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Johanna Goodman was a freelance illustrator for 23 years after graduating from Parsons School of Design in 1992. She began The Catalogue of Imaginary Beings in 2015 when she realised the commission based work was not giving her enough room to breathe creatively. Inspired by John James Audubon’s 19th century illustrated compendium, Birds of America, Goodman started the collages with the aim of developing them into a book. What started as characters sewed together from scraps of fabric soon evolved into a coherent series of Imaginary Beings that loom large over the equally imaginary landscapes they inhabit.

These collages give Goodman the creative freedom to express herself organically whilst maintaining that link to classical portraiture and her illustration roots. They equally give her the physical freedom to not be tied to paper-and-glue; making these pieces digitally means that her creativity is literally unlimited. Her only restriction is what exists online and she draws from a vast bank of seen and never-before-seen imagery to create these magical, almost mythical, beings that touch us with history and just as quickly escape into the contemporary climate.

As well as giving her an unlimited creative potential, these digital collages are also a way for Goodman to draw attention to less-used imagery that might not otherwise have been seen. In her words, ‘it also gives me an opportunity to use imagery that’s different, and not trendy, and not tasteful, and not of our current standards.’ This allows her to bring together past and present in an unexpected way. The Catalogue of Imaginary Beings draws inspiration from a vast spectrum, including surrealism, symbolism, cultural artefacts and the ever-present material detritus that surrounds us every day. Each Imaginary Being created is a composite figure, made up of history, nature, fashion; it embodies the Universal and the Personal, and allows us to step inside the mind of its creator, if only for the briefest of moments.

Her method is quite simple, although the density of content in her artworks might indicate otherwise. Having no specific creative objective with The Catalogue of Imaginary Beings is liberating because her work can go in any direction. Ideas are constantly floating around and she absorbs them, which is what gives her work that organic quality. She reacts to imagery she finds and allows the creative flow to happen naturally, then follows it until she feels it has reached its conclusion. Imaginary Beings started as female figures and continues to evolve in that direction but Goodman has since added male characters to her repertoire, including an Eskimo dressed in an iceberg jumper and Zeus covered in iridescent bubbles.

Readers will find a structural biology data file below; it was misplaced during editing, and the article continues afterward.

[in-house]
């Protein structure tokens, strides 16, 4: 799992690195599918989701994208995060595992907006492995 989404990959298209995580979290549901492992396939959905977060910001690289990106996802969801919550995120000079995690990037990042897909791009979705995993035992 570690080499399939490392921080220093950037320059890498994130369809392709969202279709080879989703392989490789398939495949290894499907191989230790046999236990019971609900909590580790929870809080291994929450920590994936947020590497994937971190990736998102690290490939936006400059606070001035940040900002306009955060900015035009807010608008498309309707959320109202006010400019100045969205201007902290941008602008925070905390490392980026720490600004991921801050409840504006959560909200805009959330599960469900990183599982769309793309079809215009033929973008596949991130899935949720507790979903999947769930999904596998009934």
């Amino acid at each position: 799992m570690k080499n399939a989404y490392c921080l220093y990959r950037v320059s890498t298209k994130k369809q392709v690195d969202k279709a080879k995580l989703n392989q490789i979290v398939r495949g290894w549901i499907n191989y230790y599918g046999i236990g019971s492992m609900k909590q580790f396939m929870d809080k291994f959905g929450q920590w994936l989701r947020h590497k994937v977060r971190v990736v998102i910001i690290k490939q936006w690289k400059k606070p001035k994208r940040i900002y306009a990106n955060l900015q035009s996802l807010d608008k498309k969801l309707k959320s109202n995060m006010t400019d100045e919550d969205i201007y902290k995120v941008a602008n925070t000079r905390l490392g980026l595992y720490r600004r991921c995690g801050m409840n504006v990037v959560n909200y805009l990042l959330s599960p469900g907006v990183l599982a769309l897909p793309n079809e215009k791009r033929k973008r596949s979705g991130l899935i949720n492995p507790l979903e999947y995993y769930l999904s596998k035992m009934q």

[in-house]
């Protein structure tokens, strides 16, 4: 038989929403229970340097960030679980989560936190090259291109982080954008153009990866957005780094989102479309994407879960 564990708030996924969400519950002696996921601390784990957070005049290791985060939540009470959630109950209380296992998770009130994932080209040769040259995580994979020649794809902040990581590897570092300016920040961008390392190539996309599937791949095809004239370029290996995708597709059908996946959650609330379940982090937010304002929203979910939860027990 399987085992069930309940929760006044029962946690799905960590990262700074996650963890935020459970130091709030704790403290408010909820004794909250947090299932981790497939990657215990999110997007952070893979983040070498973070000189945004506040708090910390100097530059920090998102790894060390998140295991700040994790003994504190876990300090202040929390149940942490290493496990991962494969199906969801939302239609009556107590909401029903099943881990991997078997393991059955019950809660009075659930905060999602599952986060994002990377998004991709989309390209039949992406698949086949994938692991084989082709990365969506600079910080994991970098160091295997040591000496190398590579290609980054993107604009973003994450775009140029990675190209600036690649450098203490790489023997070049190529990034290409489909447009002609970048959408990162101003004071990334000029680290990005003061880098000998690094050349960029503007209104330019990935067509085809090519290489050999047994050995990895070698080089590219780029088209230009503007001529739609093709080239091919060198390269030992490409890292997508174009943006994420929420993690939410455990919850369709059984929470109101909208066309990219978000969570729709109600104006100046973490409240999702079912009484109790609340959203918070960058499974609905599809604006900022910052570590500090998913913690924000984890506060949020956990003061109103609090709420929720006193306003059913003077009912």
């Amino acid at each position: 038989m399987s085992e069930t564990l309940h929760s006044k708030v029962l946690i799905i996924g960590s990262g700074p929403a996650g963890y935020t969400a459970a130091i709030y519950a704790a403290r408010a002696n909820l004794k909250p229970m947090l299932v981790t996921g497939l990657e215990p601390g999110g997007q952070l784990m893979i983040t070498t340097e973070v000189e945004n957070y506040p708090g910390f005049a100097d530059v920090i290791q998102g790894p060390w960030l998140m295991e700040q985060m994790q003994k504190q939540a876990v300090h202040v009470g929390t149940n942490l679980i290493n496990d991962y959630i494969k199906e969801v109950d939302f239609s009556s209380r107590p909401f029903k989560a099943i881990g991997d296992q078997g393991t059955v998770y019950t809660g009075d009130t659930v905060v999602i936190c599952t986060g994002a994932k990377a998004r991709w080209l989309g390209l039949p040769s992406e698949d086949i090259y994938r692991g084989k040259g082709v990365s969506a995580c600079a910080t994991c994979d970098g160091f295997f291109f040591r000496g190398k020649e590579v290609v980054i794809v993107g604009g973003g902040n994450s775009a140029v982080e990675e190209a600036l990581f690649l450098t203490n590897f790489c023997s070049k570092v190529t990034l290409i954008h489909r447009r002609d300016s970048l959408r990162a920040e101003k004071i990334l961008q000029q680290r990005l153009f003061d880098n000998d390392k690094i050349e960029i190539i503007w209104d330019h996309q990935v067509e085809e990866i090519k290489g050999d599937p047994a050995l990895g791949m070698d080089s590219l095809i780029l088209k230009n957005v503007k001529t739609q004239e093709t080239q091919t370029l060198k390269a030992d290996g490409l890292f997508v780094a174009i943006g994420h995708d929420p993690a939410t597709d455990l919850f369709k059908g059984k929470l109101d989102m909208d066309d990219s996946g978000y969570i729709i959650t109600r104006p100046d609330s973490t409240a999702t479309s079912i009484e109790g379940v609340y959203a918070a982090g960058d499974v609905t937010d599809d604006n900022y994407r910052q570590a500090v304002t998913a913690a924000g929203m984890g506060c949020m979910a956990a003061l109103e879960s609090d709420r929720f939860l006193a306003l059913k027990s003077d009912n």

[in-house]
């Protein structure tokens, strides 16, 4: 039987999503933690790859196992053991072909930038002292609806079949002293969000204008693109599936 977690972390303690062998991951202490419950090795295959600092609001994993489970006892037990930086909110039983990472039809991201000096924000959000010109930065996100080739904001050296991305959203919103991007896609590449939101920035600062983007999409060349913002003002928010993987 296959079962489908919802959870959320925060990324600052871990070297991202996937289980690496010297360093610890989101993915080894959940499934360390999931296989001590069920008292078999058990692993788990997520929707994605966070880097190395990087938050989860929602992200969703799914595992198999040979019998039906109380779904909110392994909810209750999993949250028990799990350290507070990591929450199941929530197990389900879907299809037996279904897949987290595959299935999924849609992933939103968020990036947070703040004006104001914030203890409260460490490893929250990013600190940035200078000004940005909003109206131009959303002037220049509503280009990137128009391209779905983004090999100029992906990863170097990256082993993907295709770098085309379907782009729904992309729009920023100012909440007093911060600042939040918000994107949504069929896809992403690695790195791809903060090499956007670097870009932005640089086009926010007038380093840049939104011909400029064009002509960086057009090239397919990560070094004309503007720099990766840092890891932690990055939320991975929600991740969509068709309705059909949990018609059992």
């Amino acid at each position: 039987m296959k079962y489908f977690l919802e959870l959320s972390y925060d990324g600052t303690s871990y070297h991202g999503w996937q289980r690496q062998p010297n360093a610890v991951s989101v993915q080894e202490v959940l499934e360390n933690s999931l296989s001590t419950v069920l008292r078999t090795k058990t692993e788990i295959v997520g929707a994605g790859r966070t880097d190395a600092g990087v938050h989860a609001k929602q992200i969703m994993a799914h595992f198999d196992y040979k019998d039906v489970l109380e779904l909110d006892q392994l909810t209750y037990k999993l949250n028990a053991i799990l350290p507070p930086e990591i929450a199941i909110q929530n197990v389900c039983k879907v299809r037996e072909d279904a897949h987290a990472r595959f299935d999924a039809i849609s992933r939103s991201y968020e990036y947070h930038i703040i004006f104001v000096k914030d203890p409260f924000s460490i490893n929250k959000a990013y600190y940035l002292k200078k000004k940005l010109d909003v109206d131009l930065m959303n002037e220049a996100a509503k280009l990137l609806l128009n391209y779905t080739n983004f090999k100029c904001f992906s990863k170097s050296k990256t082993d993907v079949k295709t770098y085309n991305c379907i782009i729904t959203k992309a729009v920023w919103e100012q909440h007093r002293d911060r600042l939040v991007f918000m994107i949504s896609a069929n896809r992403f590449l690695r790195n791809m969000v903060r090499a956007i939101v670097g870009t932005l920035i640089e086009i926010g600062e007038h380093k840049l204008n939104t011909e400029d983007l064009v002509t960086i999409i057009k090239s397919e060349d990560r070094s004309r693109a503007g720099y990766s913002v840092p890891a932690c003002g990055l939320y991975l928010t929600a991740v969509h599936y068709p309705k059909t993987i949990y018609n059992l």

For Goodman, the meaning of these collages comes from the people that view them, she has no desire to impart on anyone a thought-provoking interpretation. She does insist on one thing: that her figures tower above the rest. The Imaginary Beings that she creates are commanding, full of vigour and animation, completely unlike those waif-like figures found in magazines. It’s a deep dive into an unknown creative well with no expectation of what will emerge when she finishes.

Since Goodman started The Catalogue of Imaginary Beings in 2015, she has received numerous commissions and worked on multiple collaborative projects. In 2017, she collaborated with Habitat to produce a series of skateboard covers, and in the same year worked with West Elm to produce a home collection, including cushion cases and plates. Her largest commissioned work to date is “Subway Muses” she created for the New York Metropolitan Transit Authority’s Art Underground project. Her Imaginary Being Subway Muses appeared throughout the New York City Metropolitan Transit System, and were used as floor-to-ceiling banners in Grand Central Station as part of the “Poetry in Motion” event the same year.

Goodman has won the American Illustration Award of Excellence every year since 2013. She was recently awarded the Gold Medal from The Society of Illustrators in the category of Editorial Illustration and won the Gold Medal in the category of Surface Design in 2018. She was awarded an Artist Fellowship Grant from the New York State Council on the Arts and the New York Foundation for the Arts in 2017. Her work has been exhibited since 2001; She featured in the recently released Collage By Women: 50 Essential Contemporary Artists, published by Promopress Editions, 2019.

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